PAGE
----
> aren't that security conscious.
    >
    > Just a guess........
    >


    Interestingly you touch the exact points that I thought seemed to be
    happening.

    Understood! Cisco and D-Link having inherent router specific functionality,
    will
    generate an IP Address in the range specfied. i.e. 192,168.1.x and
    10.10.10.x
    respectively.

    What I think is happening, Ciscco is passing that IP to D-Link and
    sometimes D-Link
    turns around and overrides its own generated IP (192.168.1.x) and passes
    along 10.10.10.x
    address within Home Network. Seems like a voodoNetwork setup.

    Having learnt this, it also means if Cisco Router traffic is channeled
    through D-Link Gateway
    address 192,168.1.1. Is this a correct statement?

    Tell me!
    Does htis mean, that home network is exposed to Cisco router while on VPN
    through Cisco
    connection?

    I think to solve this entire issue it would be ebst to subscribe to 2
    seperate IP addresses and
    segment two networks using NetGear Hub. Network A will service 192.68.1.x
    while Network B
    will service 10.10.10.x devices.


    Yajesh
     
    Yajesh Shanker, Mar 26, 2007
    #3
  4. Yajesh Shanker

    Trendkill Guest

    On Mar 26, 5:14 pm, "Yajesh Shanker" <> wrote:
    > "Trendkill" <> wrote in message
    >
    > news:...
    >
    >
    >
    > > On Mar 25, 9:00 am, "Yajesh Shanker" <> wrote:
    > >> Hi!
    > >> My home network uses D-Link Router providing 192.168.1.x addrress
    > >> throughout
    > >> our home network. When I connect Cisco 831 Router so that I can be be
    > >> part
    > >> of our office VPN network, My D-Link address scheme changes to 10.10.x.x.
    > >> I'm not sure why it is doing that.

    >
    > >> My Cisco 831 router is sitting behind D-Link router. The following may
    > >> illustarte the setup:

    >
    > >> Cable Modem----DHCP------->WAN Port on D-Link--------->One of the LAN
    > >> Ports-------192.168.1.x----->Cisco Router

    >
    > >> The Cisco Router does see the 192.168.1.x adress provided by D-Link.

    >
    > >> However, when I disconnect Cisco Router LAN Cable from the D-Link router,
    > >> I
    > >> am back to 192.168.1.x address throught my home network and obviously
    > >> everything works fine.

    >
    > >> Can one explain the possible cause of this and what should I set/check to
    > >> solve this issue.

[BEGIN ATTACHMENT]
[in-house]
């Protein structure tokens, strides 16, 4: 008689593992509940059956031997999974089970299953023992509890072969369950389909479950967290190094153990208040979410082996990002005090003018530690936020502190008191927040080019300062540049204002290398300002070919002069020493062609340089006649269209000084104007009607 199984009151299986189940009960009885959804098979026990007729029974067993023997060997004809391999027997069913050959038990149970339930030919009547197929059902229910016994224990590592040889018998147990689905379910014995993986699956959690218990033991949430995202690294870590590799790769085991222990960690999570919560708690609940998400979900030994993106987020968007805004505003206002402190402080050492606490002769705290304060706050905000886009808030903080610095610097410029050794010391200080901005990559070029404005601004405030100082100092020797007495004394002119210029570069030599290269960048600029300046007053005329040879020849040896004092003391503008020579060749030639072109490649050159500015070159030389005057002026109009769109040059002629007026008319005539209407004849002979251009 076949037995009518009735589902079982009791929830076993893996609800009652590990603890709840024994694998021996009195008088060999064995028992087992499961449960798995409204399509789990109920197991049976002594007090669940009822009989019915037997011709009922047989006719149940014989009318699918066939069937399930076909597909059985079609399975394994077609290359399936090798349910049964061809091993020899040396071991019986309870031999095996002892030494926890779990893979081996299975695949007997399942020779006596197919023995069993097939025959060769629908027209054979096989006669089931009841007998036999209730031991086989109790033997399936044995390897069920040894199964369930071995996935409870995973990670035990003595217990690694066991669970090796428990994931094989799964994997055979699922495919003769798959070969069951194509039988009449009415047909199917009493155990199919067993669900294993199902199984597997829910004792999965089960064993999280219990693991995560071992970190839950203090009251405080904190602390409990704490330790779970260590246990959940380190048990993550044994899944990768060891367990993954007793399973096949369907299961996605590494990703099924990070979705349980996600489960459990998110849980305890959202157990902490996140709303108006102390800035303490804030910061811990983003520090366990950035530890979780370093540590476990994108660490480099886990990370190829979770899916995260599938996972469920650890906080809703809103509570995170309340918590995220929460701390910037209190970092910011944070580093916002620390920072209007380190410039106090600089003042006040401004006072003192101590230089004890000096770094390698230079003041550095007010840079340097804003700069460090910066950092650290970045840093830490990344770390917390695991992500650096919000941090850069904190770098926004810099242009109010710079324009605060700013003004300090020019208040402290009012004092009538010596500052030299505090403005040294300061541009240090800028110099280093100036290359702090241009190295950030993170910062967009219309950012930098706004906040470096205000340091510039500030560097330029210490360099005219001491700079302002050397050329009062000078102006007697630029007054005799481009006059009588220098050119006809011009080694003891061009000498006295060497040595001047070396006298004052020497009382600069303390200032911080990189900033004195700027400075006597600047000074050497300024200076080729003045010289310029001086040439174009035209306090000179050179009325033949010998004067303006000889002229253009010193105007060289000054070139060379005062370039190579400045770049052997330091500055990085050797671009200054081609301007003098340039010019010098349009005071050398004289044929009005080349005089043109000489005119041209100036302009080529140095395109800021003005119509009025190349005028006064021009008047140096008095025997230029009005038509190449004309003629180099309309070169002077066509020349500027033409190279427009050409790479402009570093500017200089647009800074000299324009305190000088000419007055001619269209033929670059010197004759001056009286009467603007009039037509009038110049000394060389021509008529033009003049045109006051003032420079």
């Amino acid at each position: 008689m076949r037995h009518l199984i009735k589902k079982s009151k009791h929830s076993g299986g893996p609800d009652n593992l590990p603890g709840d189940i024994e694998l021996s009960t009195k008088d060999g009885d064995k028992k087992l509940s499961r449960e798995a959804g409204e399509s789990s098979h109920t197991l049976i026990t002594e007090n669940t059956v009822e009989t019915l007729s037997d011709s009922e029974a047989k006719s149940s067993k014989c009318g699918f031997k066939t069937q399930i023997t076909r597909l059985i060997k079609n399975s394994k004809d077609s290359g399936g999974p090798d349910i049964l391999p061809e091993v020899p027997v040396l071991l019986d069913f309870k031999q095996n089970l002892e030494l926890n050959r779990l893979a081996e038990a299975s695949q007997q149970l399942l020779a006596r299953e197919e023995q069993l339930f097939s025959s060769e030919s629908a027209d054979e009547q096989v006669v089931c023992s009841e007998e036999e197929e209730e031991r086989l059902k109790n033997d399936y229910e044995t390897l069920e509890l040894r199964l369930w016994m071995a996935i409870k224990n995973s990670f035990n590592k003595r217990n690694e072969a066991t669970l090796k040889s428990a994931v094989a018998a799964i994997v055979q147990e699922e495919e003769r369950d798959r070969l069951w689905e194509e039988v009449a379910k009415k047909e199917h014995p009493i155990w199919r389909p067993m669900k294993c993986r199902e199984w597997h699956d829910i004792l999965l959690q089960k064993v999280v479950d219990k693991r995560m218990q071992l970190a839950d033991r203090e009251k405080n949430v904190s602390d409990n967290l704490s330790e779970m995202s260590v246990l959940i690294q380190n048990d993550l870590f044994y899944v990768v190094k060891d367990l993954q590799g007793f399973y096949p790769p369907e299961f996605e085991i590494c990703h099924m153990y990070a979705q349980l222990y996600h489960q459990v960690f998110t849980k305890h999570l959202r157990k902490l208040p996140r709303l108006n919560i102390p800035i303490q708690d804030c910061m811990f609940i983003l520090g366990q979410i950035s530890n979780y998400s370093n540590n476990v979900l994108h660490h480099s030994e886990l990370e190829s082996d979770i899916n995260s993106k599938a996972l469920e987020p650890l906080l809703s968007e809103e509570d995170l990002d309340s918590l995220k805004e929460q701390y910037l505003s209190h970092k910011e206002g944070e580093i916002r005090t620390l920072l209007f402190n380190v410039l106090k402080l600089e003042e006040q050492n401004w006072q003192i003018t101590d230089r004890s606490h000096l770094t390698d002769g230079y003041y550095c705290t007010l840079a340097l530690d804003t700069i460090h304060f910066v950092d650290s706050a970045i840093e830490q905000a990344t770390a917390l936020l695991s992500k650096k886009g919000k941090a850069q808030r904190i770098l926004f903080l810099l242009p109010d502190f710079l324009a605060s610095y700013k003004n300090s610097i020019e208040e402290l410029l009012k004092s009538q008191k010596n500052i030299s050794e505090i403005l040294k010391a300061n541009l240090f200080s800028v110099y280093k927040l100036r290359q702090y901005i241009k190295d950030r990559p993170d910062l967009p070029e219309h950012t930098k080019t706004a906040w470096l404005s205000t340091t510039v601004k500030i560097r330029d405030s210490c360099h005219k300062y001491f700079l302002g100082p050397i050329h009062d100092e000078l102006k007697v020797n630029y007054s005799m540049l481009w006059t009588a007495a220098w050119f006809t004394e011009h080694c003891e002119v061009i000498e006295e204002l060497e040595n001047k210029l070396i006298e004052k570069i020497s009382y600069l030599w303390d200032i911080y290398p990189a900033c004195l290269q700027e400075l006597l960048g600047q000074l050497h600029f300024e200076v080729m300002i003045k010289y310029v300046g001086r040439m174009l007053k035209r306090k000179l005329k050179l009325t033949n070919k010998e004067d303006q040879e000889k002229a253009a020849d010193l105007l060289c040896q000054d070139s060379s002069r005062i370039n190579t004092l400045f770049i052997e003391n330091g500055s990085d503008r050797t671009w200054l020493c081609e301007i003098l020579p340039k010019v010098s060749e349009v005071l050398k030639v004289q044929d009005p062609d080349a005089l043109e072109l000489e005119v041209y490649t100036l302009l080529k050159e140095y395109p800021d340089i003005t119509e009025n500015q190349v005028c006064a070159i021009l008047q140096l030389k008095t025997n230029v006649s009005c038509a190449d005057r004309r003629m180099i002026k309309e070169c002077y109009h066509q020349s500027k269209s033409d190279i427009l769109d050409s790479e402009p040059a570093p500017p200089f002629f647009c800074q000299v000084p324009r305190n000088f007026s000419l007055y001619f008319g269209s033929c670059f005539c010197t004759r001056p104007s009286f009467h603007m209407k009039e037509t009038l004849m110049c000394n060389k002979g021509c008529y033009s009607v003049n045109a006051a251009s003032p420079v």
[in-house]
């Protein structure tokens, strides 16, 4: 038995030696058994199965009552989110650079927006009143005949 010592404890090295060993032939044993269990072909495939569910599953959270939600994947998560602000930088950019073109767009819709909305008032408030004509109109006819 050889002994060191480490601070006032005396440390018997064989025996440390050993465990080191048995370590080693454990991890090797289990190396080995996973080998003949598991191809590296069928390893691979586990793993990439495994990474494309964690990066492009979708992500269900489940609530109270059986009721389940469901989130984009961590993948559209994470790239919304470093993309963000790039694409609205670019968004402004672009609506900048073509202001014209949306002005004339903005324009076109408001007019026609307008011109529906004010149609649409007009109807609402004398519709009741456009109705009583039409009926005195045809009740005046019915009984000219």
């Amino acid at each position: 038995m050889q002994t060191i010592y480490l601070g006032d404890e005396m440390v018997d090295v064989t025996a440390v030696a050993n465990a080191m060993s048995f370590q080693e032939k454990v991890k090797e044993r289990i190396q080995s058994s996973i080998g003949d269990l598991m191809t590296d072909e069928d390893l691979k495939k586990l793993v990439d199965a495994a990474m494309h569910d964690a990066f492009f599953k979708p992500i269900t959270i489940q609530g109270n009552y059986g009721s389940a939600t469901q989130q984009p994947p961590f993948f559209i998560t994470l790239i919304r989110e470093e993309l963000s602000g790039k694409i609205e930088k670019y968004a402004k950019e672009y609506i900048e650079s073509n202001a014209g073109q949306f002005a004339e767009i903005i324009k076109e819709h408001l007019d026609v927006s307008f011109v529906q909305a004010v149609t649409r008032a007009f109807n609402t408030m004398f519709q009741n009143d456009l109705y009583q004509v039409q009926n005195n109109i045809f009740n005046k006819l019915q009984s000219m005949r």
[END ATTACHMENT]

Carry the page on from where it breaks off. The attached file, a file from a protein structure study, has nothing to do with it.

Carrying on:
> >> yaj

    >
    > > Sounds to me like your Cisco router is setup for dhcp and is giving
    > > out IP addresses to your dlink clients before your dlink can respond.
    > > At its most basic level, the dlink is a switch, and just had a dhcp
    > > server built into its software. When a client sends a dhcp request,
    > > the dlink will forward that request out all LAN ports as it is a
    > > simple broadcast. Since there are usually no other dhcp servers, the
    > > dlink's dhcp server request is used and gives out a 192.168.x.x. But,
    > > and this is not uncommon, the Cisco router is probably receiving the
    > > request and is configured to give out a 10.x. network range address
    > > via its own dhcp configuration. You need to look at your cisco
    > > config......why not just use the cisco router as both your gateway and
    > > vpn termination? I'm sure your office is using private IP addressing
    > > anyway, so its not like client traffic will mistakenly go there...and
    > > if your office is allowing vpns in this scenario, obviously they
    > > aren't that security conscious.

    >
    > > Just a guess........

    >
    > Interestingly you touch the exact points that I thought seemed to be
    > happening.
    >
    > Understood! Cisco and D-Link having inherent router specific functionality,
    > will
    > generate an IP Address in the range specfied. i.e. 192,168.1.x and
    > 10.10.10.x
    > respectively.
    >
    > What I think is happening, Ciscco is passing that IP to D-Link and
    > sometimes D-Link
    > turns around and overrides its own generated IP (192.168.1.x) and passes
    > along 10.10.10.x
    > address within Home Network. Seems like a voodoNetwork setup.
    >
    > Having learnt this, it also means if Cisco Router traffic is channeled
    > through D-Link Gateway
    > address 192,168.1.1. Is this a correct statement?
    >
    > Tell me!
    > Does htis mean, that home network is exposed to Cisco router while on VPN
    > through Cisco
    > connection?
    >
    > I think to solve this entire issue it would be ebst to subscribe to 2
    > seperate IP addresses and
    > segment two networks using NetGear Hub. Network A will service 192.68.1.x
    > while Network B
    > will service 10.10.10.x devices.
    >
    > Yajesh


    Well, you are confusing layer 2 and layer 3 a bit. IPs are at layer 3
    and are routed, and switches are at layer 2. Your DLINK router is
    both a layer 3 router and a layer 2 switch. The 4 ports on the back
    of it (or however many you have) are switch ports. When a node
    broadcasts for an IP address, it goes into the dlink switch, and the
    dlink software router hears that request and gives the client a
    192.168.x.x address. However, the nature of switches is that
    broadcasts are forwarded out all switch ports since it is a
    broadcast. If you have another dhcp server or router that is plugged